Rather than talking about the limits of the Internet, let’s talk about the possibilities of physical space. It is not that engaging people in person is better or worse than engaging people online. It’s just different.
And, for Force, it’s also time. The Internet has been an amazing tool to broaden our organization’s reach. Now that we’ve recruited a substantial audience, we want to deepen and strengthen our relationships and, by doing so, the impact of our work.
The Monument Quilt is a crowd-sourced collection of thousands of stories from survivors of rape and abuse. By stitching our stories together, we are creating and demanding public space to heal. The Monument Quilt is a platform to not only tell our stories, but work together to forever change how Americans respond to rape. We are creating a new culture where survivors are publicly supported, rather than publicly shamed.
Sections of the quilt will be witnessed across the United States through a tour, quilt-making workshops, and a historic display in our nation’s capitol. Blanketing over one mile of the National Mall, thousands of fabric squares will be stitched together to spell “NOT ALONE.” The Monument Quilt gives churches, schools, towns, and our country clear and accessible steps to support survivors of rape and abuse when, often, people don’t know where to begin. Through public recognition, the quilt reconnects survivors to their community.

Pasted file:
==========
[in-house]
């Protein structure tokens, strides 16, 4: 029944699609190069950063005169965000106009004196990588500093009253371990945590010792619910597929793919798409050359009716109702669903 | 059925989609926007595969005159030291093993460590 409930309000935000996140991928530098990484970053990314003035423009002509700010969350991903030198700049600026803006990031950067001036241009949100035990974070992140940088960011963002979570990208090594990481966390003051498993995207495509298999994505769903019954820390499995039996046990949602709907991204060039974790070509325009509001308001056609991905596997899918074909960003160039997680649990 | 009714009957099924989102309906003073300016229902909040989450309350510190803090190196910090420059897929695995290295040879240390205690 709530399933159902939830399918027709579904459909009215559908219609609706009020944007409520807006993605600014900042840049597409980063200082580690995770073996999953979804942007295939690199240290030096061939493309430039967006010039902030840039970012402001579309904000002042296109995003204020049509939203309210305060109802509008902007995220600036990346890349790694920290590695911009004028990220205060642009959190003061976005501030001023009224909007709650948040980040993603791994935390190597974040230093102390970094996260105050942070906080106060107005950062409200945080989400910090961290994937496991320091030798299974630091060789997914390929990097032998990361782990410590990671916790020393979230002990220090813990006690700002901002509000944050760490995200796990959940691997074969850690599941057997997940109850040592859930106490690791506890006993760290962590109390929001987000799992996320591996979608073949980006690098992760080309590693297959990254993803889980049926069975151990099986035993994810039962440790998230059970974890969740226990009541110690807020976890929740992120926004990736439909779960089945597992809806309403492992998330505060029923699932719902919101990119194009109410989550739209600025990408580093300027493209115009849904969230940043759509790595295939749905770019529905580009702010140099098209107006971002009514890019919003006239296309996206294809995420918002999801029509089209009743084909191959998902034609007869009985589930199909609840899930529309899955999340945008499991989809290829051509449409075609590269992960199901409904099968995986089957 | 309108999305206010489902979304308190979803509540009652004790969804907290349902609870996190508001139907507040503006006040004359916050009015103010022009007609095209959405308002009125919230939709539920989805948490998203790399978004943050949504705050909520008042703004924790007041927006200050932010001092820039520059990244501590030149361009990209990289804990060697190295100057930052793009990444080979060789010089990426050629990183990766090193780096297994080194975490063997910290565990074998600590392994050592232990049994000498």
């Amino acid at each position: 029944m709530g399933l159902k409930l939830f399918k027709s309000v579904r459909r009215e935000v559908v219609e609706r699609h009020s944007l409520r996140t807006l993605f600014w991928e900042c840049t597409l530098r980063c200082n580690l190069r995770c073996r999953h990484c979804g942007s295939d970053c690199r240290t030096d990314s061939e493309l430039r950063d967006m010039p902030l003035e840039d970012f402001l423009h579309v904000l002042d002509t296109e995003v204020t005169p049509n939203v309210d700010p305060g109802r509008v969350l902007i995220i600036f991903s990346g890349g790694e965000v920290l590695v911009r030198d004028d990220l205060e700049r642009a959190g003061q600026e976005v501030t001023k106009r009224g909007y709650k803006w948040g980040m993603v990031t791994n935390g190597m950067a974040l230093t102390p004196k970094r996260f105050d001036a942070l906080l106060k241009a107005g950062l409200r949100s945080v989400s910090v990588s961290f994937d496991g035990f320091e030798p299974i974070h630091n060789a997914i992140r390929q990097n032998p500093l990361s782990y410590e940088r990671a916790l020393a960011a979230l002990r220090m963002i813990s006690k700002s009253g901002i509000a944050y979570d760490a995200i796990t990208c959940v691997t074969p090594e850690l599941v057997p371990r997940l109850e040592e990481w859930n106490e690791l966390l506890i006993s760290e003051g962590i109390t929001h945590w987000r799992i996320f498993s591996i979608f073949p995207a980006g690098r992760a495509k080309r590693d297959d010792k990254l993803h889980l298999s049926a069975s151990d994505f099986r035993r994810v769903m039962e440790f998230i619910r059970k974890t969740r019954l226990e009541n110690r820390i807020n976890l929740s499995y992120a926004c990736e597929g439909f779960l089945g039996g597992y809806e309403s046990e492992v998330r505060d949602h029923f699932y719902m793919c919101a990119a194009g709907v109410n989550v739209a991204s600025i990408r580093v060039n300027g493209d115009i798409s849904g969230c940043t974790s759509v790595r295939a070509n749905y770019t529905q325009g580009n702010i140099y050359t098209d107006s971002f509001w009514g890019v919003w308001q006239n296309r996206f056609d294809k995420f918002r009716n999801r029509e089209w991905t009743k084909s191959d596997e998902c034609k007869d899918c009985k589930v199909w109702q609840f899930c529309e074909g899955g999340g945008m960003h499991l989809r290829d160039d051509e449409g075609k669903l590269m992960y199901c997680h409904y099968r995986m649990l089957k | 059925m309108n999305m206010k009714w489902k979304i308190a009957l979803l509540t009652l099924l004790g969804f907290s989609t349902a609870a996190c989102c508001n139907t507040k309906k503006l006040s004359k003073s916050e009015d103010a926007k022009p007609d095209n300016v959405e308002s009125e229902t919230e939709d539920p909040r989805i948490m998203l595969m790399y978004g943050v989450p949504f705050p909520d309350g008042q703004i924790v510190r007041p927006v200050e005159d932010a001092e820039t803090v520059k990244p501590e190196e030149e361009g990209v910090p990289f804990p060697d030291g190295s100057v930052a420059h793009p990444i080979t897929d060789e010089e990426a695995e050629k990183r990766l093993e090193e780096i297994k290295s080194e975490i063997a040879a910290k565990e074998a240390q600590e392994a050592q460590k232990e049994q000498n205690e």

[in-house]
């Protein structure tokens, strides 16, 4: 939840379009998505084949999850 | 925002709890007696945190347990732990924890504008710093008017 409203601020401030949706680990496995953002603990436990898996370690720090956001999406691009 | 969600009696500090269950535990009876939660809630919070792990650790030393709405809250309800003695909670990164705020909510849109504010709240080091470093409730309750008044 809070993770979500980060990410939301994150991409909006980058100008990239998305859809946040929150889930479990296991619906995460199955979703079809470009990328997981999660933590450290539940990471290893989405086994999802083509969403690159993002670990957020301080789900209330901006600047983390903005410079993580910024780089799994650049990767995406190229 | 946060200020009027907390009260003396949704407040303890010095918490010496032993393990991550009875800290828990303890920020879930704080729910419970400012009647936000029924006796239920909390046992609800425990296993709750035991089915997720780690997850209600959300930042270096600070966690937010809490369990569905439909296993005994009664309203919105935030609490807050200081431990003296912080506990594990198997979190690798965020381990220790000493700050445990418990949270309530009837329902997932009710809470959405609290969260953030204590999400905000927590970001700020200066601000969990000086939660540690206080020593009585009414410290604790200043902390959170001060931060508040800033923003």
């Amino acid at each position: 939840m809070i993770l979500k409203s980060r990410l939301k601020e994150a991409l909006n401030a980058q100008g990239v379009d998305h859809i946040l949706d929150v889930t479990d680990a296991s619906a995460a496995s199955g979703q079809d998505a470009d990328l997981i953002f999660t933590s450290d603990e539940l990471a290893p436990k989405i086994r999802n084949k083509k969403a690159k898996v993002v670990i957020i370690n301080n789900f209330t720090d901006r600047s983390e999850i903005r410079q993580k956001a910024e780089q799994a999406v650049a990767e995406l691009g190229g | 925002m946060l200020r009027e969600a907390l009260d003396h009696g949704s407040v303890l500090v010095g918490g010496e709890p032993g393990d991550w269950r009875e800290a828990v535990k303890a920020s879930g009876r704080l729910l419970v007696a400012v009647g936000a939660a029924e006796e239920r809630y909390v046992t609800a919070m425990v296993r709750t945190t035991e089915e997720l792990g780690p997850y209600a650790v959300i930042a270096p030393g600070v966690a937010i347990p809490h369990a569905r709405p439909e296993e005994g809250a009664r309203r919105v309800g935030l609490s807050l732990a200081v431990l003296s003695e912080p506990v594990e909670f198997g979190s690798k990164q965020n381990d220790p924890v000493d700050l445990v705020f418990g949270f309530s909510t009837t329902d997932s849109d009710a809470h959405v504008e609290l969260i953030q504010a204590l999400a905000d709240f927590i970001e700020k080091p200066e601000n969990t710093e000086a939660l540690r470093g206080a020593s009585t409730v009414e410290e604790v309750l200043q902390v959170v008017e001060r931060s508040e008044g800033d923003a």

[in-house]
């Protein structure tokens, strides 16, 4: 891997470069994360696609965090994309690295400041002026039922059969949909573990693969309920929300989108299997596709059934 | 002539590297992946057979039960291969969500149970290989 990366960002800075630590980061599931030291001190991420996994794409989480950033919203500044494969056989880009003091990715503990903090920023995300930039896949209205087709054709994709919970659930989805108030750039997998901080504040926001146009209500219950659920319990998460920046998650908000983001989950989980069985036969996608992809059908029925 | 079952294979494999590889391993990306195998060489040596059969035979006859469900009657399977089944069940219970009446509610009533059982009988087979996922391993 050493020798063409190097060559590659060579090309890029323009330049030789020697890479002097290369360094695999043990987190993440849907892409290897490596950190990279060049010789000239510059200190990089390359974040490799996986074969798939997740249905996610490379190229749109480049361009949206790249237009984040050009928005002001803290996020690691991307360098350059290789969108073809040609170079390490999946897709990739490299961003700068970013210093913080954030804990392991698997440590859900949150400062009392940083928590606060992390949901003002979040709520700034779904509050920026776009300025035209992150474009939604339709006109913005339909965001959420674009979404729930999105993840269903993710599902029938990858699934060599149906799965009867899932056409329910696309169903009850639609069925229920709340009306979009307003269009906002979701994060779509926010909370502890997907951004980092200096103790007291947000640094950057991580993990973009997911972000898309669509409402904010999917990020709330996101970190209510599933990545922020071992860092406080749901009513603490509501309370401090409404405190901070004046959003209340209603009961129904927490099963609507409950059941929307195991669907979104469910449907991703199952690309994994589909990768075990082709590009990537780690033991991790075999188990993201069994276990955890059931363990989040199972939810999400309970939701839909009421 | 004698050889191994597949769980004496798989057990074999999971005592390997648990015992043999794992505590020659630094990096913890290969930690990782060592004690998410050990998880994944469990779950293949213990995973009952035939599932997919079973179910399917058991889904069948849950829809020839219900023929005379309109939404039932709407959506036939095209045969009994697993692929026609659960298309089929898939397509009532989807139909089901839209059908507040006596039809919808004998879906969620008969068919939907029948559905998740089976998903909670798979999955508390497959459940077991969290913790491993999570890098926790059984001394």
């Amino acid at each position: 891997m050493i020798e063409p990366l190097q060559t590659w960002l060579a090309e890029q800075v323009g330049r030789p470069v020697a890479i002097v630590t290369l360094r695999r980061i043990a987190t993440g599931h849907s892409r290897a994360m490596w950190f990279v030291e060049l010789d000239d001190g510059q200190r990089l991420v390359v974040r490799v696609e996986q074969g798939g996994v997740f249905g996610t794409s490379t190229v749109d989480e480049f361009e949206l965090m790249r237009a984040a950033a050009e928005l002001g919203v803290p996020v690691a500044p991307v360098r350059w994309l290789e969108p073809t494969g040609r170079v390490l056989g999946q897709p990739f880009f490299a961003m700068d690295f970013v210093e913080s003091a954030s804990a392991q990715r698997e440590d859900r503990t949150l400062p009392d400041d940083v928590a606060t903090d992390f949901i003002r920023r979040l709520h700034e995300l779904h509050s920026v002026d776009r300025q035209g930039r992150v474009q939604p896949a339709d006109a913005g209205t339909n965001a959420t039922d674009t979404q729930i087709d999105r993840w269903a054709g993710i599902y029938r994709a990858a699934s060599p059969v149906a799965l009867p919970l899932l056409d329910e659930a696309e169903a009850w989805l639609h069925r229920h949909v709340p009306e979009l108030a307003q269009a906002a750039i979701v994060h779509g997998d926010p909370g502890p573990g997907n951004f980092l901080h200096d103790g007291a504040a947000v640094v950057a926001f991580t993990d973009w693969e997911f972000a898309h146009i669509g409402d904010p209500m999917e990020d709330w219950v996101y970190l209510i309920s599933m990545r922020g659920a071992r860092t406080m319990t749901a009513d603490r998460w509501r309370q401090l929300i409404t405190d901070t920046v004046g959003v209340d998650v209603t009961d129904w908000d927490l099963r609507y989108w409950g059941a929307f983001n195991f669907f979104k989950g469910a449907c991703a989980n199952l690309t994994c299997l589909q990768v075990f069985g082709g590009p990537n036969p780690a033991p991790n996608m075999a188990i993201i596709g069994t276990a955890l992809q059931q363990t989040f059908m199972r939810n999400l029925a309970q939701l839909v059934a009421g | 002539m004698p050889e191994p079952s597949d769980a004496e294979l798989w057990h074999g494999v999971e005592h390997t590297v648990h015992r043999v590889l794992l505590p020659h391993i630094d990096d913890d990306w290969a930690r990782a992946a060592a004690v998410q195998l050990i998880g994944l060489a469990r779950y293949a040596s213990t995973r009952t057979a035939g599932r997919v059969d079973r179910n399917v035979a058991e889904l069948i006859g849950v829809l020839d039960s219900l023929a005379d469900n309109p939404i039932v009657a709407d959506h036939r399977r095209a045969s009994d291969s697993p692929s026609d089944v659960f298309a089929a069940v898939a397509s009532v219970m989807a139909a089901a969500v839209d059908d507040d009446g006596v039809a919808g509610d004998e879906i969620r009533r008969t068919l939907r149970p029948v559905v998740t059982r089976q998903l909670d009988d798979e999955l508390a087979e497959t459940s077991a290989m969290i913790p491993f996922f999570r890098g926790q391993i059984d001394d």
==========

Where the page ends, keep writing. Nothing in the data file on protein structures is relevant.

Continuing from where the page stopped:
Over the past year, Force started to travel to do workshops. We’ve met people working to end rape as college students, activists, crisis counselors and community organizers from L.A. to Vermont. When we connect with people on the Internet, rarely do we come to understand the uniqueness of their community and the radically varying needs therein. When we connect with people in person, that depth of understanding happens almost automatically. The Monument Quilt is designed to be adapted, to travel and change. We are excited to see how radically different the Monument Quilt will be in every community that uses it. And we are excited to see how those differences and connections shape a national conversation about supporting survivors of rape and abuse.